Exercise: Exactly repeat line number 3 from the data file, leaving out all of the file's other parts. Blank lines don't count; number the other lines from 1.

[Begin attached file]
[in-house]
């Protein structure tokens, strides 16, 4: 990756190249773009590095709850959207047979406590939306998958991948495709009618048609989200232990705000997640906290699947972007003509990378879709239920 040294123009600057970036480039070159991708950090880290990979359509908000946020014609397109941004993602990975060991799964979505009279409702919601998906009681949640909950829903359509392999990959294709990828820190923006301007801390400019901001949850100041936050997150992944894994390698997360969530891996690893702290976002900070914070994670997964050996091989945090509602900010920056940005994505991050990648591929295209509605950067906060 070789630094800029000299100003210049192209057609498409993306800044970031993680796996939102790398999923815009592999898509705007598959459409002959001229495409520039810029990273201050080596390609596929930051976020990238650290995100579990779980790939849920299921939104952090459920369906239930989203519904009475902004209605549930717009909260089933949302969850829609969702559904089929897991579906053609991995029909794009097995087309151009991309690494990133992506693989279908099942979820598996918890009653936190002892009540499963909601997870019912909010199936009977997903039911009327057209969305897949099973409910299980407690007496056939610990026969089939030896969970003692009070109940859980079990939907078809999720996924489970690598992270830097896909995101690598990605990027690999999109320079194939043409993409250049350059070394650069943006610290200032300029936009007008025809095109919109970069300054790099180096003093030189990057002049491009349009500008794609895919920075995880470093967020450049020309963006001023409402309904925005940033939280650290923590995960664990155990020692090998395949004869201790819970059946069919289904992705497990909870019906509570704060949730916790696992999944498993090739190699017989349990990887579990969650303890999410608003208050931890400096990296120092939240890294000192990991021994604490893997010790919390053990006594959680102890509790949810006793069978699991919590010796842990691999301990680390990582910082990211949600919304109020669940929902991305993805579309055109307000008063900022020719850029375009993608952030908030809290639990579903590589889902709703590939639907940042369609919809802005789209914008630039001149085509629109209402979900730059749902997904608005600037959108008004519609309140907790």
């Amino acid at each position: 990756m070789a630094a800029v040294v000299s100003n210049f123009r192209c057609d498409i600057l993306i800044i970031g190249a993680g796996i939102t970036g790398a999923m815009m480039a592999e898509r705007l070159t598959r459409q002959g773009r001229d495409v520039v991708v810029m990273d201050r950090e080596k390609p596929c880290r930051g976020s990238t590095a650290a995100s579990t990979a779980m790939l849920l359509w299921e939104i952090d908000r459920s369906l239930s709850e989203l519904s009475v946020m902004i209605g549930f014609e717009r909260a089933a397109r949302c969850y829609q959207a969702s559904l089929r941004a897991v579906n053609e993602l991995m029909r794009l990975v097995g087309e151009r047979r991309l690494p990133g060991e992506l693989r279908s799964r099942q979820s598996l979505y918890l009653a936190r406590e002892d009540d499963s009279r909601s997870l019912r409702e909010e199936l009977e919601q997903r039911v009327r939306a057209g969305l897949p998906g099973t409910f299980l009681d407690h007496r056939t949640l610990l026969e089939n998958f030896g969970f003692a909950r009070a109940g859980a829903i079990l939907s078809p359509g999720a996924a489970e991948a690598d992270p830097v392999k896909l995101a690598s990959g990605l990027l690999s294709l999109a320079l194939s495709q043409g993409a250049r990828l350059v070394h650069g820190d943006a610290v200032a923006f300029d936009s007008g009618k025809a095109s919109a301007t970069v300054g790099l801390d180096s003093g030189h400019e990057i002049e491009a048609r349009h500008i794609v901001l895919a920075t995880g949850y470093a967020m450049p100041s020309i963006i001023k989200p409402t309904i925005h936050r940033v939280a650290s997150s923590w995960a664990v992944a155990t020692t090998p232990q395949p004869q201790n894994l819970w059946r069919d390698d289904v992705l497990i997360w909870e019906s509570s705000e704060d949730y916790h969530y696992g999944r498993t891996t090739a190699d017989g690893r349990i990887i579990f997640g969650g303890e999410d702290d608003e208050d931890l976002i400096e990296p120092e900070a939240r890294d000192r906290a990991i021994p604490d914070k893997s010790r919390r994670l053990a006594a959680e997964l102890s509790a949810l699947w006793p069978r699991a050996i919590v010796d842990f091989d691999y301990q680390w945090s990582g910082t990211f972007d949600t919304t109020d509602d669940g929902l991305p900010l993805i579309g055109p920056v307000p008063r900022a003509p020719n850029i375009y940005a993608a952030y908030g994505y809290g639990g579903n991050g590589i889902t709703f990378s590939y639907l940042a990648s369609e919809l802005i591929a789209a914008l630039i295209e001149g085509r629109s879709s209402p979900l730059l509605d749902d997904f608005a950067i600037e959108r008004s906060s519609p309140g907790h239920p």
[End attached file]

């Amino acid at each position: 990756m070789a630094a800029v040294v000299s100003n210049f123009r192209c057609d498409i600057l993306i800044i970031g190249a993680g796996i939102t970036g790398a999923m815009m480039a592999e898509r705007l070159t598959r459409q002959g773009r001229d495409v520039v991708v810029m990273d201050r950090e080596k390609p596929c880290r930051g976020s990238t590095a650290a995100s579990t990979a779980m790939l849920l359509w299921e939104i952090d908000r459920s369906l239930s709850e989203l519904s009475v946020m902004i209605g549930f014609e717009r909260a089933a397109r949302c969850y829609q959207a969702s559904l089929r941004a897991v579906n053609e993602l991995m029909r794009l990975v097995g087309e151009r047979r991309l690494p990133g060991e992506l693989r279908s799964r099942q979820s598996l979505y918890l009653a936190r406590e002892d009540d499963s009279r909601s997870l019912r409702e909010e199936l009977e919601q997903r039911v009327r939306a057209g969305l897949p998906g099973t409910f299980l009681d407690h007496r056939t949640l610990l026969e089939n998958f030896g969970f003692a909950r009070a109940g859980a829903i079990l939907s078809p359509g999720a996924a489970e991948a690598d992270p830097v392999k896909l995101a690598s990959g990605l990027l690999s294709l999109a320079l194939s495709q043409g993409a250049r990828l350059v070394h650069g820190d943006a610290v200032a923006f300029d936009s007008g009618k025809a095109s919109a301007t970069v300054g790099l801390d180096s003093g030189h400019e990057i002049e491009a048609r349009h500008i794609v901001l895919a920075t995880g949850y470093a967020m450049p100041s020309i963006i001023k989200p409402t309904i925005h936050r940033v939280a650290s997150s923590w995960a664990v992944a155990t020692t090998p232990q395949p004869q201790n894994l819970w059946r069919d390698d289904v992705l497990i997360w909870e019906s509570s705000e704060d949730y916790h969530y696992g999944r498993t891996t090739a190699d017989g690893r349990i990887i579990f997640g969650g303890e999410d702290d608003e208050d931890l976002i400096e990296p120092e900070a939240r890294d000192r906290a990991i021994p604490d914070k893997s010790r919390r994670l053990a006594a959680e997964l102890s509790a949810l699947w006793p069978r699991a050996i919590v010796d842990f091989d691999y301990q680390w945090s990582g910082t990211f972007d949600t919304t109020d509602d669940g929902l991305p900010l993805i579309g055109p920056v307000p008063r900022a003509p020719n850029i375009y940005a993608a952030y908030g994505y809290g639990g579903n991050g590589i889902t709703f990378s590939y639907l940042a990648s369609e919809l802005i591929a789209a914008l630039i295209e001149g085509r629109s879709s209402p979900l730059l509605d749902d997904f608005a950067i600037e959108r008004s906060s519609p309140g907790h239920p």